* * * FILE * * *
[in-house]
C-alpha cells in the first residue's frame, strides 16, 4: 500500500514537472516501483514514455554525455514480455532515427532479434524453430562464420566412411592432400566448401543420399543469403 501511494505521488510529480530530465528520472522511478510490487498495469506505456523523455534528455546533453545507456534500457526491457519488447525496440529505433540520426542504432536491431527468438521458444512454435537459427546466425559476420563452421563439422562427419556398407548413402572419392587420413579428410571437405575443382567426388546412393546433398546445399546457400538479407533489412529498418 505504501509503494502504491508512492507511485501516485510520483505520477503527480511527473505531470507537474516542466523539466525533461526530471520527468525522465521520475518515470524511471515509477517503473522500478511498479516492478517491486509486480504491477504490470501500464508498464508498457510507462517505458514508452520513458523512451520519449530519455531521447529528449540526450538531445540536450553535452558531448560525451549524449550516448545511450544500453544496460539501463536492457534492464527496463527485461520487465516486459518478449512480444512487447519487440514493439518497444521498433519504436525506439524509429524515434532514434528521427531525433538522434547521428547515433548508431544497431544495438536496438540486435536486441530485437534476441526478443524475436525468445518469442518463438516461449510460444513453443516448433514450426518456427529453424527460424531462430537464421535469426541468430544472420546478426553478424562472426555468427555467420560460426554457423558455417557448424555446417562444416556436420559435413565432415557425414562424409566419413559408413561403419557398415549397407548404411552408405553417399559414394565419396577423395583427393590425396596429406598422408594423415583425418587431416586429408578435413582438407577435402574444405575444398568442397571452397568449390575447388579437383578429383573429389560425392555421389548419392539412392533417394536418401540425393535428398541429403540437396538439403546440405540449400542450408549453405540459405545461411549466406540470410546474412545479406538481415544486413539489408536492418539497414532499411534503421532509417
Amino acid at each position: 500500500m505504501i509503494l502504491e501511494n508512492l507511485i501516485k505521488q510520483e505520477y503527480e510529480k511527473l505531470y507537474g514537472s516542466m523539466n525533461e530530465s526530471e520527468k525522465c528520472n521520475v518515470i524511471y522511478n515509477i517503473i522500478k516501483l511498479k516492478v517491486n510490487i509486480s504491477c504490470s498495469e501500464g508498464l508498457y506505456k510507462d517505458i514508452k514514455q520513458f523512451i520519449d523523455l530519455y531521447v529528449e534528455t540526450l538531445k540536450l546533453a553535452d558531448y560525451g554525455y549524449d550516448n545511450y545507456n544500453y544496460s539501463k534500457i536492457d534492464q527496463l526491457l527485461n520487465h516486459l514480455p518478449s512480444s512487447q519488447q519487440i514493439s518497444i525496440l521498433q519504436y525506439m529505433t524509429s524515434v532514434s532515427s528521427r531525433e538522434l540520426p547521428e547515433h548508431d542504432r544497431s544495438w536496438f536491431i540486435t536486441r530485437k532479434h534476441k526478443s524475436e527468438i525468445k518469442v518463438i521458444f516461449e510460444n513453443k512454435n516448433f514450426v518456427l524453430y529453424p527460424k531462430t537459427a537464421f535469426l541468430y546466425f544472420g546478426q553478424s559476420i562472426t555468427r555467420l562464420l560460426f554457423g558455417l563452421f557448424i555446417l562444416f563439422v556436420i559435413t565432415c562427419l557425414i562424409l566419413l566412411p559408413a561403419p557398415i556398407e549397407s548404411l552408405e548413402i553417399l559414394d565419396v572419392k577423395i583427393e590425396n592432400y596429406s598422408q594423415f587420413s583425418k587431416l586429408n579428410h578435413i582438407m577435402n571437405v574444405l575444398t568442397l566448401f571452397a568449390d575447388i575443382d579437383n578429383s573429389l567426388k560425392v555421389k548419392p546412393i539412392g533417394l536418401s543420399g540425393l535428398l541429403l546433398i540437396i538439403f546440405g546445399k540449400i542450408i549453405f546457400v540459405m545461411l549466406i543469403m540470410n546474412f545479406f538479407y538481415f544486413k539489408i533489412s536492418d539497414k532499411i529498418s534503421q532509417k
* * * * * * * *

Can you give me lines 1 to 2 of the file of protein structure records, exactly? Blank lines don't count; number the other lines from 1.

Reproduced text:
[in-house]
C-alpha cells in the first residue's frame, strides 16, 4: 500500500514537472516501483514514455554525455514480455532515427532479434524453430562464420566412411592432400566448401543420399543469403 501511494505521488510529480530530465528520472522511478510490487498495469506505456523523455534528455546533453545507456534500457526491457519488447525496440529505433540520426542504432536491431527468438521458444512454435537459427546466425559476420563452421563439422562427419556398407548413402572419392587420413579428410571437405575443382567426388546412393546433398546445399546457400538479407533489412529498418 505504501509503494502504491508512492507511485501516485510520483505520477503527480511527473505531470507537474516542466523539466525533461526530471520527468525522465521520475518515470524511471515509477517503473522500478511498479516492478517491486509486480504491477504490470501500464508498464508498457510507462517505458514508452520513458523512451520519449530519455531521447529528449540526450538531445540536450553535452558531448560525451549524449550516448545511450544500453544496460539501463536492457534492464527496463527485461520487465516486459518478449512480444512487447519487440514493439518497444521498433519504436525506439524509429524515434532514434528521427531525433538522434547521428547515433548508431544497431544495438536496438540486435536486441530485437534476441526478443524475436525468445518469442518463438516461449510460444513453443516448433514450426518456427529453424527460424531462430537464421535469426541468430544472420546478426553478424562472426555468427555467420560460426554457423558455417557448424555446417562444416556436420559435413565432415557425414562424409566419413559408413561403419557398415549397407548404411552408405553417399559414394565419396577423395583427393590425396596429406598422408594423415583425418587431416586429408578435413582438407577435402574444405575444398568442397571452397568449390575447388579437383578429383573429389560425392555421389548419392539412392533417394536418401540425393535428398541429403540437396538439403546440405540449400542450408549453405540459405545461411549466406540470410546474412545479406538481415544486413539489408536492418539497414532499411534503421532509417